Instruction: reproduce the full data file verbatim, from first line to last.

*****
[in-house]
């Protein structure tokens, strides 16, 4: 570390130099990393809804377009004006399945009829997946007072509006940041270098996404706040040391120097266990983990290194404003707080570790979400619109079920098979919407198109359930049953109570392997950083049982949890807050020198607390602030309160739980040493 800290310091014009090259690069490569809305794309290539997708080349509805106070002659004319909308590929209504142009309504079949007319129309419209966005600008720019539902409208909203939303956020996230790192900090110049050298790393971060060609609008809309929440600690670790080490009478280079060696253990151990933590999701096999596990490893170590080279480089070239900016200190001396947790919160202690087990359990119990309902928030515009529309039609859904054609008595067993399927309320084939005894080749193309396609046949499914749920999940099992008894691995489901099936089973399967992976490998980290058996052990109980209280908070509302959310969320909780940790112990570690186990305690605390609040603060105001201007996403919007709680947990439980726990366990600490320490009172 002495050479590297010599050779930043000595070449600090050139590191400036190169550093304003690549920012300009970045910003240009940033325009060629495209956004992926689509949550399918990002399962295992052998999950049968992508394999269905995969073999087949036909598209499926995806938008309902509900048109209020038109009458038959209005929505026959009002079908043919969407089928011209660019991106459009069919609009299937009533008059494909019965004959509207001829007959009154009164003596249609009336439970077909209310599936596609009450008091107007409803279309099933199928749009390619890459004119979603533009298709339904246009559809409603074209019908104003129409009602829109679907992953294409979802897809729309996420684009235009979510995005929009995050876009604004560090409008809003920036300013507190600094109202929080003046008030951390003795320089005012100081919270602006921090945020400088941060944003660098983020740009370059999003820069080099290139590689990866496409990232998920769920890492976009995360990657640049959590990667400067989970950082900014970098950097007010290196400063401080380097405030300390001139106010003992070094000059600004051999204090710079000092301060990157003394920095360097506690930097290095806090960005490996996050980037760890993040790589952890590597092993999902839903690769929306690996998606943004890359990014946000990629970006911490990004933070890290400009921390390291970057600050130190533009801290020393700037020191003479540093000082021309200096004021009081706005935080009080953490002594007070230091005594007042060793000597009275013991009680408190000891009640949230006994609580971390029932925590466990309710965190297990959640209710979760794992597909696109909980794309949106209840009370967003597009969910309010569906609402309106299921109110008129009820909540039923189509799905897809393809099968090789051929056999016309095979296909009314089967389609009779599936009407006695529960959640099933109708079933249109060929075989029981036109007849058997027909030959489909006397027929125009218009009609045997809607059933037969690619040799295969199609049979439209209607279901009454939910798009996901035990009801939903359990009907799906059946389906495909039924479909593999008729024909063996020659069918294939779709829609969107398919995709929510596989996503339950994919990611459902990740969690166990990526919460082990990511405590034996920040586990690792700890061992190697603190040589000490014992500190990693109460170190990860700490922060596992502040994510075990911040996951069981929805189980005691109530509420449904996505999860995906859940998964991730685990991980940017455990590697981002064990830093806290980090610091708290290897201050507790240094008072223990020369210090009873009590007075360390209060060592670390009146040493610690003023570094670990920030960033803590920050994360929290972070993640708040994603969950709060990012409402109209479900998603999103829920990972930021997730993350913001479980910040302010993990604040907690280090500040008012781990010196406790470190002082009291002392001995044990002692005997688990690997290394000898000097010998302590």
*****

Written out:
[in-house]
């Protein structure tokens, strides 16, 4: 570390130099990393809804377009004006399945009829997946007072509006940041270098996404706040040391120097266990983990290194404003707080570790979400619109079920098979919407198109359930049953109570392997950083049982949890807050020198607390602030309160739980040493 800290310091014009090259690069490569809305794309290539997708080349509805106070002659004319909308590929209504142009309504079949007319129309419209966005600008720019539902409208909203939303956020996230790192900090110049050298790393971060060609609008809309929440600690670790080490009478280079060696253990151990933590999701096999596990490893170590080279480089070239900016200190001396947790919160202690087990359990119990309902928030515009529309039609859904054609008595067993399927309320084939005894080749193309396609046949499914749920999940099992008894691995489901099936089973399967992976490998980290058996052990109980209280908070509302959310969320909780940790112990570690186990305690605390609040603060105001201007996403919007709680947990439980726990366990600490320490009172 002495050479590297010599050779930043000595070449600090050139590191400036190169550093304003690549920012300009970045910003240009940033325009060629495209956004992926689509949550399918990002399962295992052998999950049968992508394999269905995969073999087949036909598209499926995806938008309902509900048109209020038109009458038959209005929505026959009002079908043919969407089928011209660019991106459009069919609009299937009533008059494909019965004959509207001829007959009154009164003596249609009336439970077909209310599936596609009450008091107007409803279309099933199928749009390619890459004119979603533009298709339904246009559809409603074209019908104003129409009602829109679907992953294409979802897809729309996420684009235009979510995005929009995050876009604004560090409008809003920036300013507190600094109202929080003046008030951390003795320089005012100081919270602006921090945020400088941060944003660098983020740009370059999003820069080099290139590689990866496409990232998920769920890492976009995360990657640049959590990667400067989970950082900014970098950097007010290196400063401080380097405030300390001139106010003992070094000059600004051999204090710079000092301060990157003394920095360097506690930097290095806090960005490996996050980037760890993040790589952890590597092993999902839903690769929306690996998606943004890359990014946000990629970006911490990004933070890290400009921390390291970057600050130190533009801290020393700037020191003479540093000082021309200096004021009081706005935080009080953490002594007070230091005594007042060793000597009275013991009680408190000891009640949230006994609580971390029932925590466990309710965190297990959640209710979760794992597909696109909980794309949106209840009370967003597009969910309010569906609402309106299921109110008129009820909540039923189509799905897809393809099968090789051929056999016309095979296909009314089967389609009779599936009407006695529960959640099933109708079933249109060929075989029981036109007849058997027909030959489909006397027929125009218009009609045997809607059933037969690619040799295969199609049979439209209607279901009454939910798009996901035990009801939903359990009907799906059946389906495909039924479909593999008729024909063996020659069918294939779709829609969107398919995709929510596989996503339950994919990611459902990740969690166990990526919460082990990511405590034996920040586990690792700890061992190697603190040589000490014992500190990693109460170190990860700490922060596992502040994510075990911040996951069981929805189980005691109530509420449904996505999860995906859940998964991730685990991980940017455990590697981002064990830093806290980090610091708290290897201050507790240094008072223990020369210090009873009590007075360390209060060592670390009146040493610690003023570094670990920030960033803590920050994360929290972070993640708040994603969950709060990012409402109209479900998603999103829920990972930021997730993350913001479980910040302010993990604040907690280090500040008012781990010196406790470190002082009291002392001995044990002692005997688990690997290394000898000097010998302590």